Lon Babby has agreed to a two-year contract extension with the Phoenix Suns, the team announced on Tuesday. Owner Robert Sarver has put his eggs in the Blanks-Babby basket, and just as the Suns approached a summer in which it could get mighty interesting should the president of basketball ops not be retained, all of that thought has been thrown out the window.
The Suns, in short, will continue at their current trajectory.
While general manager Lance Blanks’ contract ends next summer, there’s reason to believe the new contract to Babby — it locks him in through the 2014-15 season — will ultimately give him the opportunity to turn the team around with what should be a number of big moves this offseason.
Phoenix clearly wants to have a shot at a top-five draft pick, and there’s a bet that the moving pieces will also include players on the current roster.
Furthermore, Babby’s extension firms up the front office that put its trust in interim coach Lindsey Hunter. His future definitely has a better chance of remaining in Phoenix with the news. Considering he was only brought on as a player development coordinator toward the end of last season, the jump to the interim coaching position is a pretty solid indicator that Blanks and Babby see him as more than a short-term coach to take on the burden of a struggling team.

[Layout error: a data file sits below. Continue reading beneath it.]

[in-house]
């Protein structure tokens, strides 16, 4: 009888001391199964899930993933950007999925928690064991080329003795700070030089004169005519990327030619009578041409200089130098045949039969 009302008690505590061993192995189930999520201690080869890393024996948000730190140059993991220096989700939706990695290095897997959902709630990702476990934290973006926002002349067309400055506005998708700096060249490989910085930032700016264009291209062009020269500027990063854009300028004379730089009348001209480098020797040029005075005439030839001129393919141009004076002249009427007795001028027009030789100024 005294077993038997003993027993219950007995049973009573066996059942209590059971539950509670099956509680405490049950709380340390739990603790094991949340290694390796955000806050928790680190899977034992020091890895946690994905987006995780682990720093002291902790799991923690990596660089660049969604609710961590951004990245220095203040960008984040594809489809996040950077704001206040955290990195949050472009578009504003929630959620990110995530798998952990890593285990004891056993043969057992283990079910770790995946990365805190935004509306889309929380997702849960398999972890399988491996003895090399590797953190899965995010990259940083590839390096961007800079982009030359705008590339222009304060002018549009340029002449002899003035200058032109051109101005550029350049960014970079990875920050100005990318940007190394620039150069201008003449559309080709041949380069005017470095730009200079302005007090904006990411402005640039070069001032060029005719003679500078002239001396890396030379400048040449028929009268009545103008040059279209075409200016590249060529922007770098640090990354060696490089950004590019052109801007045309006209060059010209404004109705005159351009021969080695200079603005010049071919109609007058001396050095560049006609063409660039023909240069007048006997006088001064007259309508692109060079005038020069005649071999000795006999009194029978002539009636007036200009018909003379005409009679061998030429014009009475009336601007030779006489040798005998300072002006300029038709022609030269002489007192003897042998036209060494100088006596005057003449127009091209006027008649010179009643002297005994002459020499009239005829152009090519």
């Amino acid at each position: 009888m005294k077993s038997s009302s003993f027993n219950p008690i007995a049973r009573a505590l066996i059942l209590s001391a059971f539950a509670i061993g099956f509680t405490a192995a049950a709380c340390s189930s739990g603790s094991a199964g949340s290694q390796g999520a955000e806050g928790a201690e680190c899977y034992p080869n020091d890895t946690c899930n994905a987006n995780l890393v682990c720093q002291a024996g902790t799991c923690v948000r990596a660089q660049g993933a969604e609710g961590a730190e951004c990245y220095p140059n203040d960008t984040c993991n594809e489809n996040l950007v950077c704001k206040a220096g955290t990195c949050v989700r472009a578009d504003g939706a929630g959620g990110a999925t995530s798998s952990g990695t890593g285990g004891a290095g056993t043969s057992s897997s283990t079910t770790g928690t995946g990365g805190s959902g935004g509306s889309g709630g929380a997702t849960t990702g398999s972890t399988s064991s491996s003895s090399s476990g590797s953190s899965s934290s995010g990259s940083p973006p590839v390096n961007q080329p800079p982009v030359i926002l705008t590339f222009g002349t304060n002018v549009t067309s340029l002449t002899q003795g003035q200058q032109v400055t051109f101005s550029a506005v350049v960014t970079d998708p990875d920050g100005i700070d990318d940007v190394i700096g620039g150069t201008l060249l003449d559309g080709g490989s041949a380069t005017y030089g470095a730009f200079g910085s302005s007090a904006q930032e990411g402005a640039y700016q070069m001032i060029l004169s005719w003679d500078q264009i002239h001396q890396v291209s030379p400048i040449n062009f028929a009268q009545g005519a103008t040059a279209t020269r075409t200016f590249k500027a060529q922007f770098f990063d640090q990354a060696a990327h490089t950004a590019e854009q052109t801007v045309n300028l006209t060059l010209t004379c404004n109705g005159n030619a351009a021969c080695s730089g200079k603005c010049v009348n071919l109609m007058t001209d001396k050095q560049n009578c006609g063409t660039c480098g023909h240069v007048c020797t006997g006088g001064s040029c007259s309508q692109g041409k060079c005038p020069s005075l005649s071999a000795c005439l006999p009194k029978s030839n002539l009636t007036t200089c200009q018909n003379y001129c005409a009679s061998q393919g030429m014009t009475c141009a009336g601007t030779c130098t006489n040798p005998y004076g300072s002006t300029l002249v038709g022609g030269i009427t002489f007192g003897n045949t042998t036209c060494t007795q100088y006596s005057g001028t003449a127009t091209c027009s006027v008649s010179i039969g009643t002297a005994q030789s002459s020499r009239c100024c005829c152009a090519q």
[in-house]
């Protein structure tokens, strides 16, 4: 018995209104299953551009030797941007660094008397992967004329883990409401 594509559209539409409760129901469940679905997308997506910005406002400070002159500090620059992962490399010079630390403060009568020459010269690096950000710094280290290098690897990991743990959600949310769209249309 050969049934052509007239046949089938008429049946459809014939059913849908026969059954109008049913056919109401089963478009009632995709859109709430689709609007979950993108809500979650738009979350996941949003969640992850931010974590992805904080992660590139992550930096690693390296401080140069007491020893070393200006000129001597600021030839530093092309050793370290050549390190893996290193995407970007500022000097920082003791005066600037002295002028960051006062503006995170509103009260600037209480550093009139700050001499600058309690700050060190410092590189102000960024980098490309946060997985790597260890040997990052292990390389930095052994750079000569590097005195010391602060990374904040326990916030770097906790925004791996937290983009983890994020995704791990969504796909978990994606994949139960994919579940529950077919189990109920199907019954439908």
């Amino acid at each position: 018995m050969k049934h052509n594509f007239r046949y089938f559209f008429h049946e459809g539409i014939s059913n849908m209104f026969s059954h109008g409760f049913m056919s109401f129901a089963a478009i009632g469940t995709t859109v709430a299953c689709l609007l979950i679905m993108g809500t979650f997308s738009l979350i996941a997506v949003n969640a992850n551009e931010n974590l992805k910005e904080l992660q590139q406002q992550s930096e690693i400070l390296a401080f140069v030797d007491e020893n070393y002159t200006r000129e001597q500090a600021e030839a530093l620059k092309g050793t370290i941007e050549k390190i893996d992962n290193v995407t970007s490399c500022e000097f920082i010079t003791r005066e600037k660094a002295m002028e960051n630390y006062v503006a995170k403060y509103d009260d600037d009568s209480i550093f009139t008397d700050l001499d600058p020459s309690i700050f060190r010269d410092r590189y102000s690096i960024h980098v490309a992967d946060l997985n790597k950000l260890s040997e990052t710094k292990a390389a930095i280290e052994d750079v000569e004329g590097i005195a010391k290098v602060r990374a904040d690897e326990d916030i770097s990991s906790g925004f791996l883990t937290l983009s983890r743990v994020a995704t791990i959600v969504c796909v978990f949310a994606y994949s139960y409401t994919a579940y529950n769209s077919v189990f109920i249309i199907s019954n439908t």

Babby, who joined the Suns with Blanks in 2010 after Steve Kerr left his GM post, has had some success. As it stands, the reacquisition of point guard Goran Dragic is hard to argue with. So too was moving Jason Richardson for Marcin Gortat. The Markieff Morris and Kendall Marshall draft picks were questionable to some but could still pan out as well.
Obviously, the Michael Beasley experiment has gone as poorly as could be — though the Suns arguably get more out of Beasley than they did from Josh Childress. How the front office dealt with the departure of Steve Nash and Grant Hill is another questionable piece of this puzzle.
But looking forward, the biggest piece of the rebuilding process comes this summer.
Again, we’d expect there to be potential for a very active offseason, and Sarver sticking to his guns simply reaffirms the process to, as Hunter has said often this year, stay the course.
Editor’s note: The story originally mentioned the non-signing of Amare Stoudemire as being a decision made by the current president of basketball ops, but it was actually a move made by Robert Sarver in early July of 2010, before Babby was hired on July 20.